August 30, 2019 at 11:12 am EDT | by Lou Chibbaro Jr.
Casa Ruby, partner groups open S.E. LGBTQ Wellness Center
LGBTQ Wellness Center, gay news, Washington Blade
From left, Bishop Allyson Abrams, Giselle Hartzog, Wellness Center staff member, and Ruby Corado at the entrance of the just opened S.E. DC LGBTQ Wellness Center. (Washington Blade photo by Lou Chibbaro, Jr.)

More than 300 people turned out on Thursday afternoon for the official opening ceremony for a first-of-its-kind Southeast D.C. LGBTQ Wellness Center to be operated by the LGBT community services center Casa Ruby, the LGBT supportive Empowerment Liberation Cathedral and at least one other partner organization.

The newly opened center will be operating in a two-story wood framed townhouse at 1254 Pleasant St., S.E. located in the heart of the city’s Anacostia historic district. The house has been converted into a facility with office space and meeting rooms, and a lounge area.

Ruby Corado, founder and executive director of Casa Ruby, and Bishop Allyson Abrams, founder and pastor of Empowerment Liberation Cathedral, said the Wellness Center will provide a wide range of services for LGBT people in Southeast D.C., including mental health and substance abuse related services and violence prevention and intervention programs.

Corado said that similar to Casa Ruby’s headquarters center at 7530 Georgia Ave., N.W., she and her fellow organizers want the new facility in Anacostia to serve as a drop-in center for LGBT people in Southeast, especially young gay and transgender people of color.

“We want to provide them with a safe space,” she said. “We want it to be a home for them,” said Corado, not a place to live but a place where everyone accepts them for who they are.

Among those participating in a ribbon cutting ceremony held on the front porch of the house now serving as the Southeast D.C. LGBTQ Wellness Center were Sheila Alexander-Reid, director of Mayor Muriel Bowser’s Office of LGBTQ Affairs; D.C. Council member Trayon White, who represents Ward 8, where the Wellness Center is located; and Ward 7 Advisory Neighborhood Commissioner Anthony Lorenzo Green, who’s gay and a candidate for the Ward 7 D.C. Council seat.

Longtime gay rights and Ward 8 community activist Phil Pannell also attended the LGBTQ Wellness Center opening event.

Abrams noted that another community organization she operates, the Empowerment Justice Center, which provides services for people in need in Southeast D.C., is also serving as one of the partner organizations for the LGBTQ Wellness Center.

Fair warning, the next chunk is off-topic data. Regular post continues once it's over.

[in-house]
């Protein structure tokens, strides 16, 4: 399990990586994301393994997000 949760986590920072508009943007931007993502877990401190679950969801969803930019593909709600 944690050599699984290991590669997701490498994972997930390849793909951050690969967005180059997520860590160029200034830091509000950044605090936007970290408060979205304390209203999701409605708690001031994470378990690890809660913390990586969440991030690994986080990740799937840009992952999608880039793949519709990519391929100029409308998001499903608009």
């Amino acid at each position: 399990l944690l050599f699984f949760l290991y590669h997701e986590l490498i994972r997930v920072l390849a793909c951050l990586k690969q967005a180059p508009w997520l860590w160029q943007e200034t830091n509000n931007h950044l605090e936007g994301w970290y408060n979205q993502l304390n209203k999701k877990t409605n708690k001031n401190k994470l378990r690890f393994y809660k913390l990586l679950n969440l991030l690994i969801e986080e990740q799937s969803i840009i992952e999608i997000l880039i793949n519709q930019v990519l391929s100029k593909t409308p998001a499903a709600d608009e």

She and Corado noted that also providing support for the Center is the nearby Union Temple Baptist Church headed by longtime community activist Rev. Willie Wilson. The LGBTQ Wellness Center is located next to Union Temple Baptist Church’s large parking lot, and the church is allowing the Center to use the lot for parking and other activities.

On Thursday, the Wellness Center used a large part of the parking lot for an outdoor dance party and to set up tables and chairs where food was served. The parking lot was also used to set up speakers and a makeshift stage for participants to listen to music played by a DJ and watch performances of singers and poetry readings by the Center’s clients and supporters – all as part of the grand opening event.

Among those who will be providing mental health services for LGBTQ Wellness Center clients is Andrae L. Brown, who has a doctorate degree in psychology. Brown told the Washington Blade during the opening gathering at the Center that he expects to be helping, among others, Center clients who suffer from trauma or stress caused by mistreatment from family members or others in the community who are unaccepting and hostile toward them because of their sexual orientation and gender identity.

(Photo by Divalizeth Murillo)

Lou Chibbaro Jr. has reported on the LGBT civil rights movement and the LGBT community for more than 30 years, beginning as a freelance writer and later as a staff reporter and currently as Senior News Reporter for the Washington Blade. He has chronicled LGBT-related developments as they have touched on a wide range of social, religious, and governmental institutions, including the White House, Congress, the U.S. Supreme Court, the military, local and national law enforcement agencies and the Catholic Church. Chibbaro has reported on LGBT issues and LGBT participation in local and national elections since 1976. He has covered the AIDS epidemic since it first surfaced in the early 1980s. Follow Lou

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